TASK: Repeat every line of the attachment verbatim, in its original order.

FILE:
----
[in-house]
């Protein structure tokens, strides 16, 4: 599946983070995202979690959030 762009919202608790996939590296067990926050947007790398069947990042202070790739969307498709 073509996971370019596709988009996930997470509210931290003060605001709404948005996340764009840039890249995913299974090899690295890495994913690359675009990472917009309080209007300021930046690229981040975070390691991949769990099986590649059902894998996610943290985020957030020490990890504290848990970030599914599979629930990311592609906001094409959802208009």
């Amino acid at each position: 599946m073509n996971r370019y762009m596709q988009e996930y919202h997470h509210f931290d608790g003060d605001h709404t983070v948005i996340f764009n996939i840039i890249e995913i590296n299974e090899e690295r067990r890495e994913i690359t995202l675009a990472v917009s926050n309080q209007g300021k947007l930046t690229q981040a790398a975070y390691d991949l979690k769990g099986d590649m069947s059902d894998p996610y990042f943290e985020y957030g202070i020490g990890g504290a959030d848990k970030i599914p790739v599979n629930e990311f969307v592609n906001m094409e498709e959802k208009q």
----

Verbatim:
[in-house]
């Protein structure tokens, strides 16, 4: 599946983070995202979690959030 762009919202608790996939590296067990926050947007790398069947990042202070790739969307498709 073509996971370019596709988009996930997470509210931290003060605001709404948005996340764009840039890249995913299974090899690295890495994913690359675009990472917009309080209007300021930046690229981040975070390691991949769990099986590649059902894998996610943290985020957030020490990890504290848990970030599914599979629930990311592609906001094409959802208009």
């Amino acid at each position: 599946m073509n996971r370019y762009m596709q988009e996930y919202h997470h509210f931290d608790g003060d605001h709404t983070v948005i996340f764009n996939i840039i890249e995913i590296n299974e090899e690295r067990r890495e994913i690359t995202l675009a990472v917009s926050n309080q209007g300021k947007l930046t690229q981040a790398a975070y390691d991949l979690k769990g099986d590649m069947s059902d894998p996610y990042f943290e985020y957030g202070i020490g990890g504290a959030d848990k970030i599914p790739v599979n629930e990311f969307v592609n906001m094409e498709e959802k208009q």